A recent study found that the most frequent facilitators for the successful implementation of these financial agreements were a strong cooperation between stakeholders and the adequacy of the provided financial incentives to key-stakeholders. On the other hand, it was found that gaming of the payment mechanism and misaligned incentives between stakeholders were the most frequent barriers . Another study investigated the impact of the financial agreements introduced in Europe on health care expenditure and found that PFC, bundled payment and global payment reduced the growth of outpatient expenditure at the year of implementation while PFP reduced the growth of hospital and administrative expenditure at the same year . However, the impact on health care expenditure was volatile in the 4-years after implementation and only PFP, bundled payment and global payment had a sustainable negative effect on health care expenditure growth. The concerns raised by this study were that PFC is suitable merely as start-up payment for integration, PFP may jeopardize the quality of non-rewarded services, and bundled payment and global payments may cause supply induced demand. Based on these findings, we favoured a blended payment scheme with a yearly risk-adjusted population-based global payment as basis, supplemented by pay-for-coordination and pay-for-performance. In this blended payment, shared savings to avoid “gaming”, align incentives, support prevention, and reward patients may be also used. Irrespective of how a health care system is funded, policy makers are still trying to find appropriate models of providing financial incentives to integrate care. A substantial start-up funding to integrate care across sectors was recently introduced via the Health care Strengthening Act in Germany, a country with a social insurance based healthcare system. Similar, a pooled budget to integrate health and social care, namely the Beter Care Fund, was introduced in England, a country with a tax-based financed system. In addition, the year of care, a capitated payment for a broad range of services for a defined time period was also introduced in England. The Netherlands, with a mix of tax and private insurance based system, experiments with population-based global payments including pay-for-performance and shared savings while as of last year, primary care is reimbursed via a 3-tier system that combines traditional payment (i.e. capitation and FFS) with PFC and PFP.
Irrespective of the chosen financial agreements, designers of financial incentives to stimulate integration of care should: 1) come-up with comprehensive, evidence-based incentives aligned with intrinsic motivations, 2) reward risk with premium, 3) find a balance of rewards and penalties depending on the context, 4) offer stakeholders with a choice of financial incentives as different individuals respond differently to incentives, 5) find an optimal blend of group and individual level incentives, 6) combine absolute with relative targets differentiated across groups, 7) define the right incentive size and make it known in advance, 8) minimize the elapsed-time between provision of integrated care and reward, and 9) find incentive with sustainable effect in time. Furthermore, the successful implementation of financial incentives for integrated care requires: 1) a clearly defined population, 2) sufficient and relevant data to compensate for high risk patients, 3) unambiguous and measurable goals to determine success, 4) broadly accepted, sensitive, and clinically relevant indicators, 5) transparency and willingness to record results, 6) involved parties share commitment and goals, 7) insight into costs of the population, 8) high degree of organization in primary care, 9) an integrated ICT system, and 10) long-term scope with sufficient time allowed to wait for the first concrete evidence.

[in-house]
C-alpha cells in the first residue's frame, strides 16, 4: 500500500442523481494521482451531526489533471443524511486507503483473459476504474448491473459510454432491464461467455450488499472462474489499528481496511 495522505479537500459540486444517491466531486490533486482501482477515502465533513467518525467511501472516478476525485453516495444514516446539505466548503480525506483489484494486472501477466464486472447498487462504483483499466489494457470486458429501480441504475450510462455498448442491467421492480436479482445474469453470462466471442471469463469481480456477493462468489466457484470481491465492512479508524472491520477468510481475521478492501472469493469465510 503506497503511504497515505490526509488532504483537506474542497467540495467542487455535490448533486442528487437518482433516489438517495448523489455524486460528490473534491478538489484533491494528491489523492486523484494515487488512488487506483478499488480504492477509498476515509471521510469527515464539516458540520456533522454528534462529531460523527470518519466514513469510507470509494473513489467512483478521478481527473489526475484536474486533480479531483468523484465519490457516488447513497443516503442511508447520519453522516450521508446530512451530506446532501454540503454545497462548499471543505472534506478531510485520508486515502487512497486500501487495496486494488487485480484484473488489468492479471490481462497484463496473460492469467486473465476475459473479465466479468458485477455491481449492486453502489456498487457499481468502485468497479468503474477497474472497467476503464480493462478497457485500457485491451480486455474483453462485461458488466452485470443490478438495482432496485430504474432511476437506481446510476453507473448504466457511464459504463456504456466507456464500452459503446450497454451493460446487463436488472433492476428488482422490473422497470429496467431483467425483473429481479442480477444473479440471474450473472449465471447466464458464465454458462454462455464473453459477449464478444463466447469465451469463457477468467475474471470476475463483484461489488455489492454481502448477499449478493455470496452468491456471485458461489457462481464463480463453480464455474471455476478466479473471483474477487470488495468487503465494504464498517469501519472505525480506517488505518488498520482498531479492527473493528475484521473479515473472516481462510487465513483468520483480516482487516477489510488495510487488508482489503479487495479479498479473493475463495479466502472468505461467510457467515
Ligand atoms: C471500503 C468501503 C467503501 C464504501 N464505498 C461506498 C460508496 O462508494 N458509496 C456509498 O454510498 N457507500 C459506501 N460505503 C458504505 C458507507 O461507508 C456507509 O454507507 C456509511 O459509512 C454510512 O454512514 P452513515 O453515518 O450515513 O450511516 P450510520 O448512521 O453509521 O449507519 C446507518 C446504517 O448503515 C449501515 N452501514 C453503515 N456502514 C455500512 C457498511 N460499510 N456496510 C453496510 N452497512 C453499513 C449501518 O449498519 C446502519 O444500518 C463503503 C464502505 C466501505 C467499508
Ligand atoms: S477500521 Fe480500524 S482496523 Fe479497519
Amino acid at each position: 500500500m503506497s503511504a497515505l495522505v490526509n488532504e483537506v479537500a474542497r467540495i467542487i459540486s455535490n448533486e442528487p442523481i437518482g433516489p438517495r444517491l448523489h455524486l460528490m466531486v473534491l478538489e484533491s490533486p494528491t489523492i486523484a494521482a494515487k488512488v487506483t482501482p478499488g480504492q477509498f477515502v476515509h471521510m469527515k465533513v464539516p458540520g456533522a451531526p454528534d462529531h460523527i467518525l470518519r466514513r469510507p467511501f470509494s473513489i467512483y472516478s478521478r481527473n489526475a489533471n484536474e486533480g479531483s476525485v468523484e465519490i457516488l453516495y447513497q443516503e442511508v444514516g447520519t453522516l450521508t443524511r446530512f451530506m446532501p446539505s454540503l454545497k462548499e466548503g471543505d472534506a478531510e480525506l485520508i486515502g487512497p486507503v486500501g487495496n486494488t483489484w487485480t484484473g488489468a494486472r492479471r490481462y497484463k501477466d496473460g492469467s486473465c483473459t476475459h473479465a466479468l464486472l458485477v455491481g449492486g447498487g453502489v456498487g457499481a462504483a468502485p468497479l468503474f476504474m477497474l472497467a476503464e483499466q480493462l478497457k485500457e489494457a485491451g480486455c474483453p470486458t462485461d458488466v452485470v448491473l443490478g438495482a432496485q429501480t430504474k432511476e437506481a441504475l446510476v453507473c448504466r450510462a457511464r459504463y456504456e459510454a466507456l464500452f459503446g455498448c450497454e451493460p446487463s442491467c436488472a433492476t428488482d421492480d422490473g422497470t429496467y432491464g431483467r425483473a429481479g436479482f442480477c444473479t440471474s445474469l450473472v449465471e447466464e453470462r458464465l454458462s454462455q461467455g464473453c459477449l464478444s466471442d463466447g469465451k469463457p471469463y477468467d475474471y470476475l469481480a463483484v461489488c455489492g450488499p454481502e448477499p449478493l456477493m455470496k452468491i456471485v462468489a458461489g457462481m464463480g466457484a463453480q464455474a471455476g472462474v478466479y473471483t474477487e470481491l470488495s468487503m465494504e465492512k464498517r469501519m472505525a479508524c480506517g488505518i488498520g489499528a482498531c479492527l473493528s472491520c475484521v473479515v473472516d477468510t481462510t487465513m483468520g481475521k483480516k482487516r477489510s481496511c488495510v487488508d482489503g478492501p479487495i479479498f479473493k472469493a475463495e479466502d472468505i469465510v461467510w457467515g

Related to the last point, decision-makers need thorough and periodic evaluations of financial incentives. For this reason, more rigorous study designs are needed to account for the selection of physicians into incentive schemes, disentangle the effect of simultaneously implemented changes in health care and infer causality, and examine the potential unintended consequences of financial incentives. In addition, studies should describe more consistently the type of financial agreement at baseline or in the control group as well as the size of the financial incentives and how they were used and distributed. Further research should focus on finding optimal mixture (type and size) of financial incentives to stimulate integration of care and compare financial incentives with other behaviour change interventions.
Financial incentives are potentially powerful tools to stimulate integration of care. Policy-makers should use them as means to extend the cost-effective potential of integrated care rather than as cost-containment policies. They should also use experiences from other countries with comparable healthcare systems and context. Finally, they should have strong willingness and commitment because repositioning financial incentives and changing behaviour in the healthcare sector is not an easy task.
This perspectives paper forms part of an IJIC Special Issue on the Building Blocks of Integrated Care. The paper was drawn from a presentation made during a series of six webinars, and a public lecture, organised by the International Foundation for Integrated Care and funded by Edgehill University. Further resources, including videos and presentations, can be found at www.integratedcarefoundation.org/events/webinar-series-the-building-blocks-of-integrated-care.
The author declares that they have no competing interests.
Apostolos is a senior researcher at the Health Economics Research Centre, University of Oxford. His main research interests are related to the financing and economic evaluation of complex interventions, with a particular focus on integrated care. Apostolos’ work has been published in scientific journals and presented in international conferences. He is also associate editor in international peer-reviewed journals and leads the Health Economics in Integrated Care Special Interest Group (HEIC-SIG) of the International Foundation for Integrated Care (IFIC).